Third quarter earnings have continued to disappoint investors. Roughly half of the S&P 500 companies (237) have reported third quarter earnings. Of those, earnings are flat with third quarter 2006. While 66.7% of companies have exceeded analysts' estimates, 22.8% have missed. Last year 73.1% were positive and only 10.6% missed analysts' estimates. Mixing in estimates for the remaining companies, third quarter earnings are expected to be down 1.5% compared to last year. Fourth quarter estimates remain relatively upbeat at up 9.9%.
Last week, several industrial companies reported earnings and issued guidance that disappointed investors. Caterpillar was one of the most notable ones. Third quarter earnings of $1.40, were two pennies shy of analysts' estimates. The lower than expected earnings were due to higher costs. Revenue was slightly better than estimates. Caterpillar now expects its core operating costs to increase by about $1 billion this year. Previously it expected an increase of $700 million. During its earnings conference call, Caterpillar gave a tepid outlook for next year, "We're expecting weak growth in U.S. with GDP at about 1.5% for the full year, which is well below the economy's potential and historic average growth rates. While we do expect additional rate cuts by the Fed, we don't expect much benefit to the economy or the industries we serve in 2008." The leading heavy equipment maker saw strength in its international operations, and forecasts that international strength will offset weakness in the US.
3M was another industrial company to provide lackluster earnings guidance. While 3M's third quarter earnings exceeded analysts' estimates by a penny, a lower tax rate provided a four cent benefit. Organic revenue growth slipped to 4.2% from 6.5% last quarter. US organic growth was only 1.2% compared to international organic growth of 6.3%. Multinationals have benefited from the weak dollar. 3M's sales were boosted by 3.1% due to currency translation and EPS was helped by about a nickel.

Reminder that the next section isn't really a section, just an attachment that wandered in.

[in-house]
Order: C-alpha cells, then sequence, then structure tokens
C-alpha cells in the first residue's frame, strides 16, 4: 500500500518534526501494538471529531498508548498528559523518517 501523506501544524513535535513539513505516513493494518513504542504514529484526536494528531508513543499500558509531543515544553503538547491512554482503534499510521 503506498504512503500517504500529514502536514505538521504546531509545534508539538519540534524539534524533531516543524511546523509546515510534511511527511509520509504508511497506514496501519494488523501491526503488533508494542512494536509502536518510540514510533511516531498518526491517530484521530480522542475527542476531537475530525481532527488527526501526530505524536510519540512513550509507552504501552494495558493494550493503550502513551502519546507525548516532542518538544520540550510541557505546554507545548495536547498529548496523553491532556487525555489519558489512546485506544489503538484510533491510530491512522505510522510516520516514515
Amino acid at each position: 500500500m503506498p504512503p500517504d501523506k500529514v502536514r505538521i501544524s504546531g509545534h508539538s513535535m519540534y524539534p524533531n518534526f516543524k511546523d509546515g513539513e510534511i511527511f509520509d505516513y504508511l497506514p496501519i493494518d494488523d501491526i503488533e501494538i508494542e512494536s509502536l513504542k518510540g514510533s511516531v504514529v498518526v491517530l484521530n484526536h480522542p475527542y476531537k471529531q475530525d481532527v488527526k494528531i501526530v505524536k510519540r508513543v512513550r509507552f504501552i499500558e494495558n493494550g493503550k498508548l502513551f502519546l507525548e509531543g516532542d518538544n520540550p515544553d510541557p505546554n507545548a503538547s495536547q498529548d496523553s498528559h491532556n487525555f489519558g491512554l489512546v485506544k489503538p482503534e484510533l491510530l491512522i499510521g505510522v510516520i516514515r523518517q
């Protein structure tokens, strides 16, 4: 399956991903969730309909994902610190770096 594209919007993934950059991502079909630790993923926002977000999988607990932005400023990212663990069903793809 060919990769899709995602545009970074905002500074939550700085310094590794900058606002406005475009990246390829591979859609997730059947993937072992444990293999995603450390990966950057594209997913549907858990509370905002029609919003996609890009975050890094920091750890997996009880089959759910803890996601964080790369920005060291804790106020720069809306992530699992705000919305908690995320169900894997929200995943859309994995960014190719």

UPS provided a little relief early this week when it reported that third quarter earnings were better than Wall Street forecasts. US package deliveries increased about 1%, which was the first increase this year. It was all good news. The company expects "fourth-quarter domestic volumes to increase, but it will be the slowest fourth-quarter growth in the last four years."
Evidence that the consumer has weakened has continued to pile up. This week, Panera Bread, Cheesecake Factory and P.F. Chang's all either reported that third-quarter earnings were well below expectations or warned that future earnings would be lower than current forecast. P.F. Chang's reported third-quarter earnings that met previously reduced guidance and was cautious on future results. The company noted that it is slowing its expansion plans and will only open 43 new restaurants We have discussed before how decisions whether or not to hedge commodity prices are more difficult after prices have soared. Panera disclosed that it has decided not to hedge wheat costs anymore. While nobody knows if that is the correct decision, it will certainly lead to more volatility in earnings. To help offset higher food prices, the company is implementing a 2.5% price increase next month. Even with this price increase, comparable store sales are only expected to increase 1.0% to 3.5% this quarter. Company-wide same store sales increased 2.6% during the third quarter and comps have slowed in October. This would seem to question simple economics - raising price as demand wanes.